Joking aside, yes, driving is a convenience. The ability to drive offers advantages that the pedestrian life cannot provide and I can’t claim that my inability to overcome the fear associated with driving has not bitten me in the behind more times than I can count. But that doesn’t excuse the immediate assumption that not driving makes me some sort of imbecile. Not when there are plenty of people out there who made getting their license a priority at sixteen and should be forced to wear an ankle bracelet every time they get behind the wheel.
My mother didn’t officially have her driver’s license until I was a sophomore in high school. We didn’t have a car until slightly later. Growing up, I can actually count the grades where my house was on or near the bus line in the three separate counties where I went to school on one hand. Since we didn’t have a car and both parents had jobs, how do you think I managed to avoid postponing graduation until my 30th birthday? Do you think that same careful planning and discipline that got me to school on time without the aid of a horseless carriage might carry over into my adult life, living and working in South Western Vermont, where the local bus company is about as reliable as using a cocktail umbrella and a strategically placed tea cozy to prevent sunburn?
Yet this logic continues to elude the allegedly educated individuals that I have encountered in my life. It’s important to note that I am not, nor have ever been a member of the one percent, unless that one percent refers to the number of grown, able bodied men living in this country who do not possess a driver’s license. So where does this confusion come from that leads to questions like, “How do you get to work on time if you don’t drive?”
I could understand if my job was deep in the mountains or on an island accessible only by boat or by freeway. I could understand if my job required me to carry several tons of supplies on a daily trek across miles of barren landscape. I cannot understand the confusion when my job is a simple retail position in a shopping mall that is surrounded by pedestrian sidewalks and traffic lights at crosswalks. Even if my job were not that easy to get to, if it was clear that I didn’t drive, you would expect that a person who is smart enough to have an influential position of authority, or to have earned a series of university degrees, to at least come to a reasonable conclusion about one’s natural mode of transportation without making themselves look like fools for even opening their mouths.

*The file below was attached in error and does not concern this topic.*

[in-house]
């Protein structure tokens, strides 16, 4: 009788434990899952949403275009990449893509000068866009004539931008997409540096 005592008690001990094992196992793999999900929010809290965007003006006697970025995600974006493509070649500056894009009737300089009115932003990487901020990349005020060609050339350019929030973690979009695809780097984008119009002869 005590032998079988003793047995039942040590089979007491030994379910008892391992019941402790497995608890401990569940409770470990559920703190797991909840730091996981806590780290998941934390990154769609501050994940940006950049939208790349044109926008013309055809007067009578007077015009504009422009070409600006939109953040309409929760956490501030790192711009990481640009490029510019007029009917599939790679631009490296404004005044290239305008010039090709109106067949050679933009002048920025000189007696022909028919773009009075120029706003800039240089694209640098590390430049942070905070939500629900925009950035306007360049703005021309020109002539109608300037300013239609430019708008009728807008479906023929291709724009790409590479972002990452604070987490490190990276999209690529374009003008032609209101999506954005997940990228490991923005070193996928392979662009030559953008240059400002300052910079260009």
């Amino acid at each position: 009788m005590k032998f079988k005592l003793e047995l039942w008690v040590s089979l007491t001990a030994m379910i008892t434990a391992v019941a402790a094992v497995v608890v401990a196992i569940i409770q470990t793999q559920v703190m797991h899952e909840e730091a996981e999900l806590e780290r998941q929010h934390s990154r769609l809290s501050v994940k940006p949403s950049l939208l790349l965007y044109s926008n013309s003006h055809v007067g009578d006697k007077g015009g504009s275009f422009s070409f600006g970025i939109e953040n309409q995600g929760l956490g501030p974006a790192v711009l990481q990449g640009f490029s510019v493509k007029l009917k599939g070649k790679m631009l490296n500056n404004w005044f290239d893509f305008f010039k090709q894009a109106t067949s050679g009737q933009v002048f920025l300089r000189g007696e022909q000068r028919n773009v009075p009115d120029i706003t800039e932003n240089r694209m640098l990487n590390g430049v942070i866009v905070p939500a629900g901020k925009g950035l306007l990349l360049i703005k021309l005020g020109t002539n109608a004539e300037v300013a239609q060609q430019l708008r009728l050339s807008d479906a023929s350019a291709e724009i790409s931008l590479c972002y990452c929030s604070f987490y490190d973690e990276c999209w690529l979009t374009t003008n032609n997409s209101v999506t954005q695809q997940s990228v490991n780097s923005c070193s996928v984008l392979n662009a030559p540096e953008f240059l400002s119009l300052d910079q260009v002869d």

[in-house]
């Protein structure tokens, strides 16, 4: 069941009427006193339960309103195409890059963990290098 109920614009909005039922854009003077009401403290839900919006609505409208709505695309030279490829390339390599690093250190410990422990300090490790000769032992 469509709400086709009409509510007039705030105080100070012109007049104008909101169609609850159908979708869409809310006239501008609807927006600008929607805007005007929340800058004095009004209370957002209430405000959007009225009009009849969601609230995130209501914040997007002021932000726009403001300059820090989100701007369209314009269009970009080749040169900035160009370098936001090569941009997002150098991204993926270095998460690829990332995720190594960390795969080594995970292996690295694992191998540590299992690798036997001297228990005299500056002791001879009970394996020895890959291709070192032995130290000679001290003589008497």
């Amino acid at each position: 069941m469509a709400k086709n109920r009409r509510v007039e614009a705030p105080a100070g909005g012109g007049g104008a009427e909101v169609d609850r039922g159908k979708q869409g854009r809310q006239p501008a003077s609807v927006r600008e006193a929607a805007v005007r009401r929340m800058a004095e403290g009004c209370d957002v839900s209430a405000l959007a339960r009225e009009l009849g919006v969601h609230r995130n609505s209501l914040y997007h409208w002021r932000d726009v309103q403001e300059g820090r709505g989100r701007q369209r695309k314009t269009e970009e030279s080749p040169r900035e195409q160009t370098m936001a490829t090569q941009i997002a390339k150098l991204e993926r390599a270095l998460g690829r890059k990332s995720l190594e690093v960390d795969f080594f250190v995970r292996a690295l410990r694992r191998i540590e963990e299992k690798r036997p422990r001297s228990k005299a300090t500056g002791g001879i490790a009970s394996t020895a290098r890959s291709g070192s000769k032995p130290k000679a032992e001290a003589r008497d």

You might even see the examples I’ve provided and think, “Well, people in retail aren’t all that smart and I should know. I’m a professional *insert title here*” accept your reasoning would fly in the face of the fact that I have encountered this confusion in session with a number of therapists throughout my life.
“How do you get to work?” A therapist working for Northeast Behavioral Health once asked me.
“Does getting on the bus make you nervous?”
“Yes,” I said, with a heavy sigh. “Getting on the bus makes me nervous, because I’m overcome with the fear that the bus driver will discover that I have no money and will then make me walk to work.”
The sarcasm often falls on deaf ears, which is puzzling since these people are apparently trained in analyzing human behavior. But that’s another subject to rehash for yet another blogpost that will ultimately be ignored when someone with an anonymous screen name decides to give me the third degree.